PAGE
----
What to Buy: Old and beefy or New and Rigid?

Forums Mountain Bike Forum What to Buy: Old and beefy or New and Rigid?

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This topic contains 17 replies, has 12 voices, and was last updated by Profile photo of Sean Gordon Sean Gordon 3 days, 9 hours ago.

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  • #220610

    I am maxing out my XC oriented $600 range bike every time I ride. It doesn’t like to jump, or turn quick, or ride aggressively, or do anything great except for efficient power delivery. Not my style of riding.

    My budget is only around $1000 range…. I know… but I’m a college student so that is all I can swing.

    My question is: should I buy a beefy used older bike off of pink bike that would be 2010-2013ish, or go with maybe the hardestcore hardtail I can find for the price range (I’m thinking the Raleigh Tokul 3).

    Any feed back is appreciated!

    #220617

    Hi! Tough choice. With new trail-oriented hardtail you gonna feel a difference but, in my opinion, very soon will start looking into full suspension. I’d rather shop around and find good used full susser.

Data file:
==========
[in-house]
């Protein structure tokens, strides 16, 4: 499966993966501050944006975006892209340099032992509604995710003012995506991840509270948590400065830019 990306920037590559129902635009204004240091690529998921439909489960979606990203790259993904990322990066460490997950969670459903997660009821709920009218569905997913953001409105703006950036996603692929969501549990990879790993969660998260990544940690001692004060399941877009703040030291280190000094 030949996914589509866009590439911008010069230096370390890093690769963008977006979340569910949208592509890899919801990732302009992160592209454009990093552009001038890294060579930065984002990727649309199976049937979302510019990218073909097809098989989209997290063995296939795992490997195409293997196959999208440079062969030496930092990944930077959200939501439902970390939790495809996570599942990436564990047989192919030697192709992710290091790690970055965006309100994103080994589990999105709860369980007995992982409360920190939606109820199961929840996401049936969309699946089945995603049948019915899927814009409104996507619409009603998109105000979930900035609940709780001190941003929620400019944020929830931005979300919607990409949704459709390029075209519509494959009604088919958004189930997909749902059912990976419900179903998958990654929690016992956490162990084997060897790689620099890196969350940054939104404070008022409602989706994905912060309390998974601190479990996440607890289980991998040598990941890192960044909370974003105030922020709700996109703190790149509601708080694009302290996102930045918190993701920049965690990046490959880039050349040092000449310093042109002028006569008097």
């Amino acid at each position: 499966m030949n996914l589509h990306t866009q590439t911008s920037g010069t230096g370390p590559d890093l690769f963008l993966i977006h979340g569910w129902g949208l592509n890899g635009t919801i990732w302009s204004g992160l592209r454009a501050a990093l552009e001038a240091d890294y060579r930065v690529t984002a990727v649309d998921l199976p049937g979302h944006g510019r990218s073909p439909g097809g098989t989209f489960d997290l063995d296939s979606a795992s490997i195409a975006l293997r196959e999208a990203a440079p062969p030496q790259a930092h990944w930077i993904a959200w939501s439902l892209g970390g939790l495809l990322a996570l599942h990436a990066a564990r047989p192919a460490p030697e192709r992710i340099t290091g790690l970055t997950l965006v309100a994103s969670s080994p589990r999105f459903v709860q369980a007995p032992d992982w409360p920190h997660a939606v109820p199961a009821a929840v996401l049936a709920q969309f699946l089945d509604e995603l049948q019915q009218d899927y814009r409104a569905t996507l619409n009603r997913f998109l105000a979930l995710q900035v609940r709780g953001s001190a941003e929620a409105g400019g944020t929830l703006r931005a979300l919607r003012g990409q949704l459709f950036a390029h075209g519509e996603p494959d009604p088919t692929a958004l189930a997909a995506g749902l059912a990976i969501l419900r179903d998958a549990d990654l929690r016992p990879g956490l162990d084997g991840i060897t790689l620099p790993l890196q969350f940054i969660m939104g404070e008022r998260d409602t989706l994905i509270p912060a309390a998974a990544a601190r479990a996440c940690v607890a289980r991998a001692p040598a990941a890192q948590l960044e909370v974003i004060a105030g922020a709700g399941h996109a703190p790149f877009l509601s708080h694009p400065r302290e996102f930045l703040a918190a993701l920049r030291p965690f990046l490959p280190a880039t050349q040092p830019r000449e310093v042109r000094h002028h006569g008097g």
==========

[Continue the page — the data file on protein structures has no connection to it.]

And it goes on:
My 2011 stumpjumper besides scrapes from trail use is in good condition and ready for more fun. Sure it’s not shiny anymore, doesn’t have Boost hub, 1×11 drivetrain or other modern technologies but it gets the  job done.

    #220622

    If I were  you, I’d be careful buying used. It is always somewhat of a risk, especially if you don’t know exactly what you’re getting. I realize some people find killer deals, but at this price range I’m not sure the savings are worth it. But more than that, a 2010 full sus will, even in the best of cases, probably have some dated geometry and tech. Not that you can’t still have fun with it- I still ride my ’99 stumpjumper full sus once a year and have a blast on it, but it’s nothing like my modern all-mountain rig.

    My Suggestion would be something like this: https://www.commencalusa.com/meta-ht-am-origin-650b-yellow-2017-c2x21027596. The slack geometry will really let you shred, and 140mm up front will do a lot. Components won’t be  great, but they’ll be in perfectly fine working order, and you won’t have to waste money or time replacing parts right away.